Riga Hostels: Central Hostel
If you’re on a budget, Central Hostel in Riga’s City Center is a great option.
Since I didn’t want my budget to get out of control, I spent the second half of my trip here, in a small private room with shared bathroom for about $30 per night.
It’s a chill, non-party hostel, with two lounges featuring bean bag chairs and televisions, a communal kitchen, a large $4 breakfast, and free 24/7 Wi-Fi and coffee.
Note that there is no air conditioner or fan, and street noise may bother some (though it does get much quieter at night). I visited in summer and didn’t get hot, though.
To help with the noise the hostel has ear plugs. If you wear them and play this awesome white noise YouTube video you won’t hear a thing!
Starting Rate: ~$13 for a for dorm (depending on the date).
A Latvia Itinerary For Solo Travelers
So, what did I do to make this solo trip such a blast?
Steal this Latvia itinerary, which bases you in Riga and includes some incredible day trips.
1. Treat Yo’ Self (To A Full-Service Spa Day)
ESPA — located inside the Radisson Blu Latvija Conference & Spa Hotel, Riga — is one of the best spas I’ve ever visited.
For one, because of all the facilities!
They have a heated pool, numerous saunas and steam rooms to choose from, a Nordic shower area and multiple relaxation rooms with free refreshments.
When it came time for my “Stressbuster” treatment, I was brought into a room and told to sit in a large chair with a bucket in front. This is where I was given an incredible foot massage and exfoliation, followed by me getting to choose my oils for what followed:
- A full body massage on a heated table
- A facial using serum laced with pumpkin
- A relaxing scalp massage (that put me right to sleep!) and hair mask
Afterward, my therapist took me to a relaxation room for some tea, fruit and wafer cookies to continue the relaxation. It definitely put me in the right mindset for the rest of my Latvia trip!How do you treat yo' self on a #solotravel trip? In #Riga, this is how I did! Click To Tweet
2. Take An Alternative Walking Tour (For Free!)
Of course you’re going to spend time in Riga’s Old Town. All the tourists do, and for good reason:
Along with having a rich history, it’s extremely charming.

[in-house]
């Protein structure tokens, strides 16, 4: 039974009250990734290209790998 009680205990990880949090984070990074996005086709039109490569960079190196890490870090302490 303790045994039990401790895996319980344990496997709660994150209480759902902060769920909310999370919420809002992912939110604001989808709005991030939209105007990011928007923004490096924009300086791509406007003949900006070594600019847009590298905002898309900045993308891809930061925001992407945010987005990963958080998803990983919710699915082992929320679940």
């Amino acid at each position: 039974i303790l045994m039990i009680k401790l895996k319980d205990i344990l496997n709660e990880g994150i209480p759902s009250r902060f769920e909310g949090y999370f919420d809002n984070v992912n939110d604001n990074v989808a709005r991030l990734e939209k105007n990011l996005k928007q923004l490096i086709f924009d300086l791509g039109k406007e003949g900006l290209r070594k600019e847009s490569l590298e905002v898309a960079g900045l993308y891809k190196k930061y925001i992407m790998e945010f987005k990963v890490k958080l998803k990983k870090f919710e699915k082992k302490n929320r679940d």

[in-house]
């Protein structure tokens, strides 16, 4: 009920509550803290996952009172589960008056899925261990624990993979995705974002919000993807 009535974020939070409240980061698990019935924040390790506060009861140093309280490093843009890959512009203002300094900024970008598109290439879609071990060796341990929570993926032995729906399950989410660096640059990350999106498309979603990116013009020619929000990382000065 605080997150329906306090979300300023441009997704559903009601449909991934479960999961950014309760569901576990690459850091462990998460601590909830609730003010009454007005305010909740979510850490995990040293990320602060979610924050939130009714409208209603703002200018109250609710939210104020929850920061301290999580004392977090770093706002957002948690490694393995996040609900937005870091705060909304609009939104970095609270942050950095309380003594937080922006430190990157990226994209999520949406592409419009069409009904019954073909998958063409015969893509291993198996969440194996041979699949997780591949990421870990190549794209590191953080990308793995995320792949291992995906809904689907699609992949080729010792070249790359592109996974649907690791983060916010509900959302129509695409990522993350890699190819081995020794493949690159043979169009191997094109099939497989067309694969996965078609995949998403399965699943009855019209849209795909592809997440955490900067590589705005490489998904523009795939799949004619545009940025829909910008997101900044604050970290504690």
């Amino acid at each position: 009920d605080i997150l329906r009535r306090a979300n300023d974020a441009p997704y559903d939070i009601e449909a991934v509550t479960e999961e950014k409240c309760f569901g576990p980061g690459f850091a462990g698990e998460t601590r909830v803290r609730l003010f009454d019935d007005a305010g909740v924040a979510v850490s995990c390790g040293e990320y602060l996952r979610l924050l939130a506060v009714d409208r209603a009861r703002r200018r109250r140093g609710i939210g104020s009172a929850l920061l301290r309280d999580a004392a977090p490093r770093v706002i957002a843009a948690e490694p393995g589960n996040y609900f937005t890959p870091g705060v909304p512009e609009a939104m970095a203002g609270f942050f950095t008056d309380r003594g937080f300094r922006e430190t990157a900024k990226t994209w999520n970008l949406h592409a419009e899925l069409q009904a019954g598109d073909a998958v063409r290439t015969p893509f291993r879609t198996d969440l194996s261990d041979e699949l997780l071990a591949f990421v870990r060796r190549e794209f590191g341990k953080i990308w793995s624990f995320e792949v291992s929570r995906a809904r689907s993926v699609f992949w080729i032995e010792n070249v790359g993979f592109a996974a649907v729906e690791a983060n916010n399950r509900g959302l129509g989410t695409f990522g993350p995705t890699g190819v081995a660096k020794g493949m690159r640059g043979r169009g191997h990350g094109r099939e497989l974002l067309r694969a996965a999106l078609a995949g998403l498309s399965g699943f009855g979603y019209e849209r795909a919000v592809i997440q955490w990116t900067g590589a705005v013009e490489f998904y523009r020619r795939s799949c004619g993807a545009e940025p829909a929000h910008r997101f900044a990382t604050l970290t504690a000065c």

That being said, it’s also important to go beyond the tourist area to see the other side of Riga and Latvian life.
I absolutely loved my free walking tour with Riga Free Tour — though do make sure to tip your guide!
The tour meets daily in front of St. Peter’s Church in Old Town, and if you get Kaspars as your guide, I guarantee you’re in for a treat.
What’s interesting is that along with seeing sites like Riga’s Oldest Russian Orthodox Church, the Central Market and the Latvia Academy of Sciences (a Socialist Realism building ordered by Stalin), you hear stories.
One that really brought to life the situation in Latvia was a story of Kaspars’ friend.
During a holiday party, the grandfather of his friend and the grandfather of his friend’s partner were discussing the old days, and realized that during WWII they were in many of the same places at the same time — on opposite sides, shooting at each other.
This is apparently not uncommon in today’s Latvia.
We also discussed the Holocaust while visiting a large memorial site.
On one side of the memorial sit the remnants of a synagogue that had been destroyed, while the other side listed names of locals who had helped hide Jews during this horrific time.
On a happier note, another topic of discussion was Latvia’s rich Pagan origins, and how certain traditions — even those that locals know are silly — still exist.
One is the Midsummer’s Festival, an event meant to bring prosperous crops for the new year.
During the Latvian festival, locals — who are very connected to nature — leave the city for the countryside and go out looking for a mythical flower. While in the woods, couples “get lucky,” and nine months later there is a dramatic baby boom!
It’s a really great tour if you want to gain a better understanding of Latvian culture and heritage beyond your guidebook.
3. Dive Deeper Into Latvia’s Darker History At The KGB Museum
I’m usually not a museum person; however, Latvia has such a complex and, let’s be honest, often dark history. I couldn’t leave without visiting at least a few Riga museums to learn more.
One of these museums was the KGB Museum, located inside the former KGB building, known fearfully during those dark times as “The Corner House”.
Before Soviet troops invaded in 1940, Latvia was a neutral, independent country full of people living relatively normal, happy lives.
Things drastically changed during the next 50 years, when locals were oppressed under a regime directed from Moscow. Actually, many Latvians were deported or murdered without the chance to say goodbye to loved ones.
If someone were suspected of being against the country in any way, they might also be held in a small four-person cell with over 40 other prisoners, sometimes even confined to a tiny one person cell in solitary confinement with no room to lay down.
Inside the KGB Museum — which is free to enter, or 5 Euros if you want to see the former “Cheka (KGB) Dungeons” — you’ll gain a better understanding of this time, and even “meet” some of the prisoners who were sadly murdered through their photos and bios.
As NATO Review aptly notes this museum is an important reminder of how vital it is not to become complacent.
Now, I don’t want to go too much into detail about life in Latvia under Soviet control, since I didn’t live it myself.